ComicsAlliance’s Best Of 2016: Outstanding Colorist Of 2016
Our writers and editors have made their picks of the best comics and creators of the past year, and you, the readers of ComicsAlliance, have voted for your favorites.
Check out the best colorists of 2016, including our critics’ picks, listed in alphabetical order, and the creators you voted the runners up and winner in this category! This is the very best of 2016!
In her work on Kill Or Be Killed, Outcast, Velvet, and more, Elizabeth Breitweiser has demonstrated why her name is a mainstay on these lists. She utilizes a different palette on each project and makes unexpected choices that always deliver. Her impressionistic motes bring life to every character with a blushing cheek; her complex gradations set an arresting mood in all environments; her surreal flourishes make already dramatic scenes even more intense. [John R. Parker]
Nathan Fairbarn is, flat out, one of the best colorists working in comics. His work can be bombastic or subdued, depending on what a scene requires, and many comics are made better by his hand. Lake of Fire, which he also wrote, contains many of these scenes, but I find myself returning to one from issue #1: warm, pastoral colors in a meadow, so removed from the violence to come. [James Leask]
Rico Renzi has really stood out in the last few years as a colorist unafraid to experiment and play with different styles and color combos that you just wouldn't expect. His standout work has been with Jason Latour and Robbi Rodriguez on Spider-Gwen, but he’s also lent his palette to Unbeatable Squirrel Girl, which looks all the more inviting and enjoyable thanks to his tones. [Kieran Shiach]
Tamra Bonvillain has had a meteoric rise these past few years, working on everything from Image hits like Wayward and Rat Queens to some of the best and most exciting Big Two comics out there like Moon Girl & Devil Dinosaur and Doom Patrol. Along the way, she's honed her considerable talents to the point where her work is instantly recognizable, accentuating the art of any other artist she works with, while adding her own heft, nuance and emotion to the page. [Tom Speelman]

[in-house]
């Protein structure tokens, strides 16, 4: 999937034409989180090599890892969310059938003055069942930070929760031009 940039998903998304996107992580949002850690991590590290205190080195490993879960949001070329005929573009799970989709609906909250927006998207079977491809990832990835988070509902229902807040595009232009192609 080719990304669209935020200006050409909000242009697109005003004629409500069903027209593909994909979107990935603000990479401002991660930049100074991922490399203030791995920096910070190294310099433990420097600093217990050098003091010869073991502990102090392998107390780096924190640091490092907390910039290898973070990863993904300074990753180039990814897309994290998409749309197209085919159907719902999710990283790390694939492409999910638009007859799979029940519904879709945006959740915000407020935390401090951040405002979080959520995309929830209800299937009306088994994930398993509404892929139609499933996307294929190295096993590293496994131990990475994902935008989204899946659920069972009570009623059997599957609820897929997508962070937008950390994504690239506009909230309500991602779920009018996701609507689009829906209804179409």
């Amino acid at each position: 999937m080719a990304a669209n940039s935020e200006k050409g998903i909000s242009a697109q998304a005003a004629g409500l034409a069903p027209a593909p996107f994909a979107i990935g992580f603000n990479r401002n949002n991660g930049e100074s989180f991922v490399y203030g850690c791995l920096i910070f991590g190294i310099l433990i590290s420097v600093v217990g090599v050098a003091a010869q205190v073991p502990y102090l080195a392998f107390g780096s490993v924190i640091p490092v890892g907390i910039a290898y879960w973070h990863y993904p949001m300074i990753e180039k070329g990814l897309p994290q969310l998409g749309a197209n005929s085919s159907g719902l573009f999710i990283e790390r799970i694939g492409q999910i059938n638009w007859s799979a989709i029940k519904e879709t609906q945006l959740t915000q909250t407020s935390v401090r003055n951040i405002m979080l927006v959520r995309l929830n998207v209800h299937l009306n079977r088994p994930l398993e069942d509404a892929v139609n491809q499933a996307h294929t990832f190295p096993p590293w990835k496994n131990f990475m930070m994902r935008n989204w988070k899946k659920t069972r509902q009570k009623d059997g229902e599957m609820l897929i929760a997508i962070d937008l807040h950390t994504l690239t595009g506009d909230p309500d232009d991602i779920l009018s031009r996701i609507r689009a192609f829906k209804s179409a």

Matthew Wilson can provide excellent subtlety and nuance with his colors, as he does with Cliff Chiang's art on Paper Girls, but he's at his absolute best when he brings the fireworks. Having developed his neon lightshow on Thor, he brought all those tricks over to The Wicked + The Divine to give "Rising Action" exactly the big budget blockbuster feel that arc needed. [Alex Spencer]
As colorist on something like a dozen different books in any given month, odds are you're reading something colored by Jordie Bellaire. Well, lucky you. Few colorists are able to transform their styles like a chameleon in the way Bellaire has done on projects as diverse as All-Star Batman, Doctor Strange and the Sorcerers Supreme, Future Quest, and Deadpool. Bellaire is a rare talent, who elevates not just the original linework, but the narrative as well, crafting palettes that inform readers about the mood, tone, and personality of a book with just a glance. [Luke Brown]